Information you can and should provide to your insurer:

  • The date and time of the accident
  • The location of the accident
  • The location of the damage on your vehicle
  • The other drivers and parties involved in the accident
  • Any insurance information provided to you by another party

Recover and Follow Treatment

Once you have received emergency care and treatment at an emergency room, your focus should turn to your long-term recovery. You should follow up with all medical treatments, appointments, and rehabilitation practices as prescribed by your providers. Your dedication to your recovery will help you heal as quickly as possible. Do not let the bills deter you—ignoring your recovery can make things worse, and cost you more down the line. Furthermore, you can find a way to pay them by bringing a car accident injury claim.

Keep Notes Throughout the Process

By filing a personal injury claim or lawsuit, you may later need to make statements or testify about the accident and your injuries. To give a full and accurate account, keep notes or a journal. As time passes, the details of the accident, your recovery, and other things pertinent to your claim can be difficult to remember. A few notes or sentences can jog your memory if needed.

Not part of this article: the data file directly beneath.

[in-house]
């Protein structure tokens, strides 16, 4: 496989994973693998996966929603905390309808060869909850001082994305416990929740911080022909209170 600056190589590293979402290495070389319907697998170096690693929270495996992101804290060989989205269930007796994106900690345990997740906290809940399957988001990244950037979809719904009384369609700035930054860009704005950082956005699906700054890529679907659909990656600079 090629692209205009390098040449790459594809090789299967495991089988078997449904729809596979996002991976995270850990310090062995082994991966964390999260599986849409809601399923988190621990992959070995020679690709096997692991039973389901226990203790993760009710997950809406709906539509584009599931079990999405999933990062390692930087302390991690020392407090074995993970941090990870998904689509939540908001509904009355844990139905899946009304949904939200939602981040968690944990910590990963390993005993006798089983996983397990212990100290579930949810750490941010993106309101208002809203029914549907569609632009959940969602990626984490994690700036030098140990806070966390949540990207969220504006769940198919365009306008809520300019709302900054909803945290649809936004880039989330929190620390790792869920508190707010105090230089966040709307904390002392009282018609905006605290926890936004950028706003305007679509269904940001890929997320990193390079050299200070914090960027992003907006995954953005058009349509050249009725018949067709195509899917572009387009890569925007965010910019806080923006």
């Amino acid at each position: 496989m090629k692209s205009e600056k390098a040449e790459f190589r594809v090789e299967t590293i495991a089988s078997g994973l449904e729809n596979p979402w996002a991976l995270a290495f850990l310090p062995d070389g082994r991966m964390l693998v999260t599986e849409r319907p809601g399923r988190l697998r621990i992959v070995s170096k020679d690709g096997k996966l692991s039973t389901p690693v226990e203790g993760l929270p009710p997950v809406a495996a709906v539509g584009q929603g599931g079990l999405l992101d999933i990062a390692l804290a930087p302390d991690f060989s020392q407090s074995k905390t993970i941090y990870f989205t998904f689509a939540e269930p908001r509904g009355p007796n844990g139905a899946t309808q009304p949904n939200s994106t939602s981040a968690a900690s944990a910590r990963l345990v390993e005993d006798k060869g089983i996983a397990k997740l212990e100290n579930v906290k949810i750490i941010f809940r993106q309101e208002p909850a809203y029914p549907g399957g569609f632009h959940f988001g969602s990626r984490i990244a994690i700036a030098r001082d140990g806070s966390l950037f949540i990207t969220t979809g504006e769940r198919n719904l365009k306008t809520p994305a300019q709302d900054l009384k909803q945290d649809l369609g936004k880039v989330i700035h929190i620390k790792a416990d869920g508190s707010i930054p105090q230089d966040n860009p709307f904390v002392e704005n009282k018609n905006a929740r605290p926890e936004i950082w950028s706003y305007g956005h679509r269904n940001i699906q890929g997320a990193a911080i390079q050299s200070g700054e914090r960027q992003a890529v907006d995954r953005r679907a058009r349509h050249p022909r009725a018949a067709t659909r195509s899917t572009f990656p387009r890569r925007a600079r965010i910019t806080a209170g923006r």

Do Not Accept a First Settlement Offer or Make a Statement

When there are injuries involved in an accident, insurers often want to move quickly and settle or deny claims as soon as they can. Do not accept a settlement offer from an insurer until you have consulted with an attorney. It is likely any settlement being offered early on is too low and will not adequately compensate you for the damages you have suffered and will suffer in the future.

Insurers also want to talk to victims of an accident as soon as they can. They do not want to talk as a courtesy or formality, but rather as an attempt to see whether or not they can deny or minimize your claim. A representative of an insurer is tasked with finding out anything about the accident and your injuries and what actions you may have taken that could be used to place fault or liability on you. You are under no obligation to even speak to the insurer of another party, and you are only required to notify your insurer that an accident has occurred.

Contact a Car Accident Lawyer

If you or a loved one is injured in a car accident, it is in your best interest to contact a personal injury and accident lawyer as soon as possible after an accident. An attorney can evaluate your case and give you an idea of the legal options that may be available to you.

Car accidents are not just inconveniences, they affect every aspect of your life and the injuries can be painful and prevent you from carrying on with your life as you did before. A car crash lawyer will fight for your rights and to protect your interests against the parties responsible for the harm caused to you or your family.